DENIAL: Homosexuality Is a "Choice," Right?

This is the third installment of a exclusive three-part series excerpted from Jonathan Rauch's new ebook, Denial: My 25 Years Without a Soul. You can read the author's introductory blog here, Part One here and Part Two here.

My thinking for a long time, as I struggled with my baffling fixation on muscles, was as follows. I was just a little boy: a child. I had a kind of kink in me which made no sense whatever, but this was all right. The reason it was all right was that it would go away. It was only natural for me, a small, unathletic child, to feel a kind of burning admiration for physically commanding boys and to yearn for big biceps. And, obviously, this would account for the odd behavior which I seemed impelled toward, and for the peculiar tingling. I was literally tingling with envy.

Not to worry, however, for I was a well-informed boy and I knew what would soon come to pass. I would reach a certain magical age and two magical things would happen. First, I would grow up and my body would swell with masculine heft and I would look like a man instead of a boy. Second, my sex hormones, hitherto dormant, would switch on and I would discover girls.

I could only imagine, as a prepubescent boy, the relief I would feel when nature finally flipped that hormone switch, when at last I would begin to slaver and tremble over pictures of boobs in dog- eared copies of Playboy, stashed lovingly under my bed. I looked forward to it.

Reader, I do not doubt that you will be as surprised and dismayed today as I was then when I tell you that this is not what happened. Or, as I saw things then, it was not yet what happened. My boyish muscle tinglings did not subside into manly breast cravings. Instead they all out of nowhere arose from their prepubescent recumbency and, like a mouse turning into a raging bear, they swallowed me whole. They did so in the person of Paul.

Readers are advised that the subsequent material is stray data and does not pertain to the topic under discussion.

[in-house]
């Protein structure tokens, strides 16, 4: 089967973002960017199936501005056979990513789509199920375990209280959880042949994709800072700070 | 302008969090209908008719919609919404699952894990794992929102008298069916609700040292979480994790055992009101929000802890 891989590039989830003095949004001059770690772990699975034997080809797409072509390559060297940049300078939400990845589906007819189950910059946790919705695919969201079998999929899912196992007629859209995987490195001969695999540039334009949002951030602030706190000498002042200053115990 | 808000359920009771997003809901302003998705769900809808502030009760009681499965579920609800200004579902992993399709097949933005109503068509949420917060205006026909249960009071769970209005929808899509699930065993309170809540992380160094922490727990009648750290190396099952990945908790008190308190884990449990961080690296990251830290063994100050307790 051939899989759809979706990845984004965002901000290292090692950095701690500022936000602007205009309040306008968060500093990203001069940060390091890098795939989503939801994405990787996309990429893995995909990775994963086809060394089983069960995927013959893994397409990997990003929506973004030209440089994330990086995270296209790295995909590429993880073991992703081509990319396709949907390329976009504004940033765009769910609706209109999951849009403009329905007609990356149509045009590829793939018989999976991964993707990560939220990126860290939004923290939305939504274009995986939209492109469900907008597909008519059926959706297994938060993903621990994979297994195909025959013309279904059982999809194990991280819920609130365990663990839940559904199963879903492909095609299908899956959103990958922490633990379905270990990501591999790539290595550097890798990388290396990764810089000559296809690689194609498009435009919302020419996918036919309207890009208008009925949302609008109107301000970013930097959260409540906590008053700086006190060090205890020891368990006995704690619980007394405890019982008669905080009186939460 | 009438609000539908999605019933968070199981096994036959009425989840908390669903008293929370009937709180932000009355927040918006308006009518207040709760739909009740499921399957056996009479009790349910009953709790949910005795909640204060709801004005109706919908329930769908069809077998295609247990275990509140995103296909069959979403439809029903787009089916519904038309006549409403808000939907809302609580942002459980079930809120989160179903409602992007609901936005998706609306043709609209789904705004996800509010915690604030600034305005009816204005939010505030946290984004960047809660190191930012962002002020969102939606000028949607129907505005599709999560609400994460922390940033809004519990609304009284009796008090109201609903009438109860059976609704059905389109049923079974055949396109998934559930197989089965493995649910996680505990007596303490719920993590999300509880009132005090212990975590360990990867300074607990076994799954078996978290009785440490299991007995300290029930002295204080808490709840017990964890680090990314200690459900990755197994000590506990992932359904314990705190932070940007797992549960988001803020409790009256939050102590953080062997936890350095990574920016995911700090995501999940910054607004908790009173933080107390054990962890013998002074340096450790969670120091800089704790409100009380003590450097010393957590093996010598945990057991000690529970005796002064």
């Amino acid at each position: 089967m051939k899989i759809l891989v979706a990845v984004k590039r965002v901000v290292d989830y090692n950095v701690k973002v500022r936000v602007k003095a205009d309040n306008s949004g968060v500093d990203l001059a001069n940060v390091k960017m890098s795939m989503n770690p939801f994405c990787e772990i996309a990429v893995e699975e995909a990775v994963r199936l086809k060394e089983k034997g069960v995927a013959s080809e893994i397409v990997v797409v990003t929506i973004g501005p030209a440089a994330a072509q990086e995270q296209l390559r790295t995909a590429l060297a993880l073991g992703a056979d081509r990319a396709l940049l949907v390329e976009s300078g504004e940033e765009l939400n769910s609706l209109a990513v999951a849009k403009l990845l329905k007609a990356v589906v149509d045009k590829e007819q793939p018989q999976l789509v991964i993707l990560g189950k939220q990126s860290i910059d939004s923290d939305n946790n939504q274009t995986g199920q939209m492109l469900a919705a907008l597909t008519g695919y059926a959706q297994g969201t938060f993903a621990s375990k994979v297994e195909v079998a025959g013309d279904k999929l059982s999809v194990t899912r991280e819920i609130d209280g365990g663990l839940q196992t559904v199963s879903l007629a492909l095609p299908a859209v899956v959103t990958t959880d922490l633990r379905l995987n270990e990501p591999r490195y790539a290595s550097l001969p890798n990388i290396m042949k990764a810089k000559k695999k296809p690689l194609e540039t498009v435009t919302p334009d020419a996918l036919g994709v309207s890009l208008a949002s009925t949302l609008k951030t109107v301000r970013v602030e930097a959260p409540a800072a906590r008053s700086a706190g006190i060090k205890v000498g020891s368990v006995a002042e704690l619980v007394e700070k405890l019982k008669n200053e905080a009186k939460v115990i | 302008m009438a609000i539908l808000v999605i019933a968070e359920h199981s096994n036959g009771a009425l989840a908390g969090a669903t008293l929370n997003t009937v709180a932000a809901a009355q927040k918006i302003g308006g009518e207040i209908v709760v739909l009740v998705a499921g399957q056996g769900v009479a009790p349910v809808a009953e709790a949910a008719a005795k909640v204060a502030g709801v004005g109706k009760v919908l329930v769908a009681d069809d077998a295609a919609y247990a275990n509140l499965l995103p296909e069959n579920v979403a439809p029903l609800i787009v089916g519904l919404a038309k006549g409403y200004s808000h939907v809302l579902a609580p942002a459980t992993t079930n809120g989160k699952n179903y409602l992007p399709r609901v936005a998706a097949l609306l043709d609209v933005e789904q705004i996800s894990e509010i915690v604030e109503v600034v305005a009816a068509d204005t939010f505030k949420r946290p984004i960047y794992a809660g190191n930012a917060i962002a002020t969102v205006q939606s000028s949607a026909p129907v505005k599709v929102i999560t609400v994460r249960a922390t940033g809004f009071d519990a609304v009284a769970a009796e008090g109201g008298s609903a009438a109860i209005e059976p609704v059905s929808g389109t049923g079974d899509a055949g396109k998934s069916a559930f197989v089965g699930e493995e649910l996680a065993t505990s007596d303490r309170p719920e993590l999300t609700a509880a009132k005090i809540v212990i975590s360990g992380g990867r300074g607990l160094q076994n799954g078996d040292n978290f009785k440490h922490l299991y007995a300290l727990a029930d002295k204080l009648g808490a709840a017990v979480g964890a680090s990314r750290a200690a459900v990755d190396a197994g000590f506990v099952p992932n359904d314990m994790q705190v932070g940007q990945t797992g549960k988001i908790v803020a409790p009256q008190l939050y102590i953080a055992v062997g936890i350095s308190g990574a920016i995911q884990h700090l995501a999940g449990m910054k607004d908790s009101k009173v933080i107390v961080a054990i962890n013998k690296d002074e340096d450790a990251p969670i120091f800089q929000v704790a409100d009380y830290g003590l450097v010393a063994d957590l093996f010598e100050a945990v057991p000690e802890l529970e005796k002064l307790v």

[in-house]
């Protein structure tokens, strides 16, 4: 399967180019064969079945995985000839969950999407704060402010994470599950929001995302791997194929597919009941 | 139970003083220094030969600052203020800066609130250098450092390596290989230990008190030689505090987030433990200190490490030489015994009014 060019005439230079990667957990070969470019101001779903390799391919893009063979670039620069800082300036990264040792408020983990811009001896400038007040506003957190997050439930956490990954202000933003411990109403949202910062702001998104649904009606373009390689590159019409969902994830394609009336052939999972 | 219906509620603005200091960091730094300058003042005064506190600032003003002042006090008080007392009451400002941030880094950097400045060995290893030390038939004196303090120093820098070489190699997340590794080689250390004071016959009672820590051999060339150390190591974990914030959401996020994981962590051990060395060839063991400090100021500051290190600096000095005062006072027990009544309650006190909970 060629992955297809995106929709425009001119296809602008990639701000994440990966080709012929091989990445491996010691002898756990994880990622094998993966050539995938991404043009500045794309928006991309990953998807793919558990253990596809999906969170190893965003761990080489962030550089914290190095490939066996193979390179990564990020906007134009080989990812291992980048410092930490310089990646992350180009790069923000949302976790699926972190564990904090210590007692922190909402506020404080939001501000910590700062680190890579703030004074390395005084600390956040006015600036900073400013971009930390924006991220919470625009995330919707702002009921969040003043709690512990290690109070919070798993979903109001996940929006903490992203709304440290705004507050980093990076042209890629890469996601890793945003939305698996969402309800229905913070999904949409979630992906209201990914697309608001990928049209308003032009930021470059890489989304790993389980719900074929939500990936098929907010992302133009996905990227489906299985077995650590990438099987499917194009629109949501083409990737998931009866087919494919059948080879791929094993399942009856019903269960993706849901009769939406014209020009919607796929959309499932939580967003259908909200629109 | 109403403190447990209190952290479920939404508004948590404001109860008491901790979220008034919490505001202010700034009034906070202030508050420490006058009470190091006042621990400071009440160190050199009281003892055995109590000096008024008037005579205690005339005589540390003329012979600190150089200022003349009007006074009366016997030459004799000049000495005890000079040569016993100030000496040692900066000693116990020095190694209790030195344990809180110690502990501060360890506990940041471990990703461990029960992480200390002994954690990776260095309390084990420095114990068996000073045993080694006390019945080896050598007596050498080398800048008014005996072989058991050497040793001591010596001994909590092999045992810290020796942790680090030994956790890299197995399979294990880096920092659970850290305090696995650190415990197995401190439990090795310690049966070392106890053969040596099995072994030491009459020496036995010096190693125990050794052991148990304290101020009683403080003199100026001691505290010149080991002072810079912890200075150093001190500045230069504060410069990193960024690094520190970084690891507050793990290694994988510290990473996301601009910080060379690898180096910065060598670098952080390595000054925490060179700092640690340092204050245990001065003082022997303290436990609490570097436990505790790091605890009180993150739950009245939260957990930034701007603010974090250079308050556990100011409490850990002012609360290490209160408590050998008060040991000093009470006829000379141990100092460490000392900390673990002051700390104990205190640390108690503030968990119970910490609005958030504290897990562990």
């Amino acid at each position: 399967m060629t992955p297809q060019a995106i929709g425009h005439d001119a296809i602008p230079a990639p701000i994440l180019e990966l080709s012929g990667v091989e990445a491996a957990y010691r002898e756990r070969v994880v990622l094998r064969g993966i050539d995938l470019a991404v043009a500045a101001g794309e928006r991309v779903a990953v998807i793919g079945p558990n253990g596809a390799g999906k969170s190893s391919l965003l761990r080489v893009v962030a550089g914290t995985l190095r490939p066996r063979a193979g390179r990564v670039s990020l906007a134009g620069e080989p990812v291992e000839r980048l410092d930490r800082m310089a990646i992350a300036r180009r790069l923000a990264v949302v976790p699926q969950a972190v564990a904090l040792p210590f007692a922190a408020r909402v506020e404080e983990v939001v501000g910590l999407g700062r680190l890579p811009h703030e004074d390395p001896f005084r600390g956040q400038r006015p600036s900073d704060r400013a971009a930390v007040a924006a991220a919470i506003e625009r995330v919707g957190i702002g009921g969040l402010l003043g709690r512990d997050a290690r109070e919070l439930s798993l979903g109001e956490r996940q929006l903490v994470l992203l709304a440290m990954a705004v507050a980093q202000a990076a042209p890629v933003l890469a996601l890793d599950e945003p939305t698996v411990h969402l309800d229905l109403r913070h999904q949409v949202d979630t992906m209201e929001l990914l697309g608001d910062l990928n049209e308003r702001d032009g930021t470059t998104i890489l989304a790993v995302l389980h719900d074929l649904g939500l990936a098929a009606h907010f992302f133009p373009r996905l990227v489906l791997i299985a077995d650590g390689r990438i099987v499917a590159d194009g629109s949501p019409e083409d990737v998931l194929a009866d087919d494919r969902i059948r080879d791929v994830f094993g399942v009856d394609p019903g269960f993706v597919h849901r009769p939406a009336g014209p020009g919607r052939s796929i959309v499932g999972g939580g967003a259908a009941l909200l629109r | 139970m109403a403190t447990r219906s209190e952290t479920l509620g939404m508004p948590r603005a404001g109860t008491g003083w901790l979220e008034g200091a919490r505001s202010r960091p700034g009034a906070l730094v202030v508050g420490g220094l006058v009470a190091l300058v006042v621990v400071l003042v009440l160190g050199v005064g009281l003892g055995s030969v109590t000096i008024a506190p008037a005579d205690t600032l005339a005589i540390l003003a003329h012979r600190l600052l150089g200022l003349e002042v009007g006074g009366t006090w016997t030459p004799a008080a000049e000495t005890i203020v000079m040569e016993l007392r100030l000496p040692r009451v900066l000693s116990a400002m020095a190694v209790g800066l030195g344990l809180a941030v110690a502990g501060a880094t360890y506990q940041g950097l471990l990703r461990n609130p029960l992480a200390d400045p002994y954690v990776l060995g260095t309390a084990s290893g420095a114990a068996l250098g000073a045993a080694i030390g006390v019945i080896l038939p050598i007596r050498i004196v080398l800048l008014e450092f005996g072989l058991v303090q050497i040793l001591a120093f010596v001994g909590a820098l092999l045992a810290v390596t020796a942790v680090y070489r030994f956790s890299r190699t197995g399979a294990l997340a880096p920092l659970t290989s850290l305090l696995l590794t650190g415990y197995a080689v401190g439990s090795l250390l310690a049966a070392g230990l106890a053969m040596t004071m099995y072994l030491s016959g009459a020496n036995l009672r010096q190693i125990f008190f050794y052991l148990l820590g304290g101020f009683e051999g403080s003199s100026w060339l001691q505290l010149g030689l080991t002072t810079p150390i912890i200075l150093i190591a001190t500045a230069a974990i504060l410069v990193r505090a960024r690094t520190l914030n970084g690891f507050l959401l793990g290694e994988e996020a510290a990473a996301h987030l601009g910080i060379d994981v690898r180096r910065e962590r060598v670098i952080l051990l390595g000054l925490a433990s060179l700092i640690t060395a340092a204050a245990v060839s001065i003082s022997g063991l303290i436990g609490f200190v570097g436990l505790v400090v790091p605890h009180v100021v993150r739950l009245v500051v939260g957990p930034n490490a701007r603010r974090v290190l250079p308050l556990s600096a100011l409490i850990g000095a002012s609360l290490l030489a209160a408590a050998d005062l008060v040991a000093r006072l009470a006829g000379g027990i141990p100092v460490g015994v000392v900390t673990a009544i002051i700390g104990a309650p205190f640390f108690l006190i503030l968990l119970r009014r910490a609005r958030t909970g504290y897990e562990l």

He was a boy of middling height, where I was short. He had darkish skin with a bit of olive color in it, where I was pale. He had light brown hair on his arms which turned tawny gold in the summer sunlight, where I was smooth. He was competent at sports, where I was a bumbler. He had a heavy, dense bone structure, where mine was very small and light. He had thick, powerful hands, where mine were skeletal and soft. He was not particularly handsome: even I never saw him as handsome.

But he was strong! Paul at 14 was a boy with a man's strength. The eighth grade health book contained a picture of a brawny workman's arm, holding a stack of boards aloft. I spent a good many slow lessons contemplating that arm. Paul, I saw, actually possessed it. He could bear me aloft with it as though I were a doll (I imagined). His thick right hand could envelop mine in a handshake and crush it. I began to think about him day and night.

What in the world was I? I pushed the question away. It pushed back. I pushed it away harder. It came back with redoubled force. I could only conclude, if I concluded anything, that I was a freak of nature. I had no sexual feelings, but instead was madly obsessive. I could not be a homosexual: I was not effeminate, I had no desire to be touched sexually by a man, indeed the concept mildly revolted me. But I was not behaving the way heterosexuals behaved. If I thought about it, I saw that there was no place on earth for me. I was otherworldly.